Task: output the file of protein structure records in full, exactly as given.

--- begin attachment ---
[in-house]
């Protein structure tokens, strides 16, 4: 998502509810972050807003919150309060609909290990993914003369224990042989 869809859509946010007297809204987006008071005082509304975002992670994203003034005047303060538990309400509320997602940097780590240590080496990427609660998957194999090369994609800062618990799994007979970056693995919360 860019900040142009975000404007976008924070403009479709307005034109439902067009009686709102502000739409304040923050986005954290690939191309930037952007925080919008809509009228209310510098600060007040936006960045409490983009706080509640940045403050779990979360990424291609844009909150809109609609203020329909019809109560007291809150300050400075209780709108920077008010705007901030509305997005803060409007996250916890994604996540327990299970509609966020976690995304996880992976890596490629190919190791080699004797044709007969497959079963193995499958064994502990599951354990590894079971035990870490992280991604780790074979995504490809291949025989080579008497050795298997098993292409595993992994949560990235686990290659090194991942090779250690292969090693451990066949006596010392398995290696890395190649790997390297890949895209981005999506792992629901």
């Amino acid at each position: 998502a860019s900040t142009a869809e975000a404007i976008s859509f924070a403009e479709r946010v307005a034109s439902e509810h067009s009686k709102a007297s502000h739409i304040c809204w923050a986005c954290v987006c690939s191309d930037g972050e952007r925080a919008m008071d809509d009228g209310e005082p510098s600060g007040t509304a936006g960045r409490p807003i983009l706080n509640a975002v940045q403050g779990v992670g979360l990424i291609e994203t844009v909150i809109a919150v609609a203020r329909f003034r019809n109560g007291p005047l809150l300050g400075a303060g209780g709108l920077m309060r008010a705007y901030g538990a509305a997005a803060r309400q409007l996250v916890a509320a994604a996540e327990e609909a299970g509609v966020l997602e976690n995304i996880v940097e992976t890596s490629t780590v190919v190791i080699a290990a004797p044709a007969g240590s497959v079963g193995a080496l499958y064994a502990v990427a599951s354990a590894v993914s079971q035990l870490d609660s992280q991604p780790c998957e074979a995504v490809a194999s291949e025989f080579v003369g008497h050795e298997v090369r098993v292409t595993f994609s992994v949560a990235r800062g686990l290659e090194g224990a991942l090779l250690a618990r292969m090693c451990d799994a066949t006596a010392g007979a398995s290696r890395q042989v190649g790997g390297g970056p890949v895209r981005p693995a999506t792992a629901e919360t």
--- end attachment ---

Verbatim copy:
[in-house]
């Protein structure tokens, strides 16, 4: 998502509810972050807003919150309060609909290990993914003369224990042989 869809859509946010007297809204987006008071005082509304975002992670994203003034005047303060538990309400509320997602940097780590240590080496990427609660998957194999090369994609800062618990799994007979970056693995919360 860019900040142009975000404007976008924070403009479709307005034109439902067009009686709102502000739409304040923050986005954290690939191309930037952007925080919008809509009228209310510098600060007040936006960045409490983009706080509640940045403050779990979360990424291609844009909150809109609609203020329909019809109560007291809150300050400075209780709108920077008010705007901030509305997005803060409007996250916890994604996540327990299970509609966020976690995304996880992976890596490629190919190791080699004797044709007969497959079963193995499958064994502990599951354990590894079971035990870490992280991604780790074979995504490809291949025989080579008497050795298997098993292409595993992994949560990235686990290659090194991942090779250690292969090693451990066949006596010392398995290696890395190649790997390297890949895209981005999506792992629901």
């Amino acid at each position: 998502a860019s900040t142009a869809e975000a404007i976008s859509f924070a403009e479709r946010v307005a034109s439902e509810h067009s009686k709102a007297s502000h739409i304040c809204w923050a986005c954290v987006c690939s191309d930037g972050e952007r925080a919008m008071d809509d009228g209310e005082p510098s600060g007040t509304a936006g960045r409490p807003i983009l706080n509640a975002v940045q403050g779990v992670g979360l990424i291609e994203t844009v909150i809109a919150v609609a203020r329909f003034r019809n109560g007291p005047l809150l300050g400075a303060g209780g709108l920077m309060r008010a705007y901030g538990a509305a997005a803060r309400q409007l996250v916890a509320a994604a996540e327990e609909a299970g509609v966020l997602e976690n995304i996880v940097e992976t890596s490629t780590v190919v190791i080699a290990a004797p044709a007969g240590s497959v079963g193995a080496l499958y064994a502990v990427a599951s354990a590894v993914s079971q035990l870490d609660s992280q991604p780790c998957e074979a995504v490809a194999s291949e025989f080579v003369g008497h050795e298997v090369r098993v292409t595993f994609s992994v949560a990235r800062g686990l290659e090194g224990a991942l090779l250690a618990r292969m090693c451990d799994a066949t006596a010392g007979a398995s290696r890395q042989v190649g790997g390297g970056p890949v895209r981005p693995a999506t792992a629901e919360t």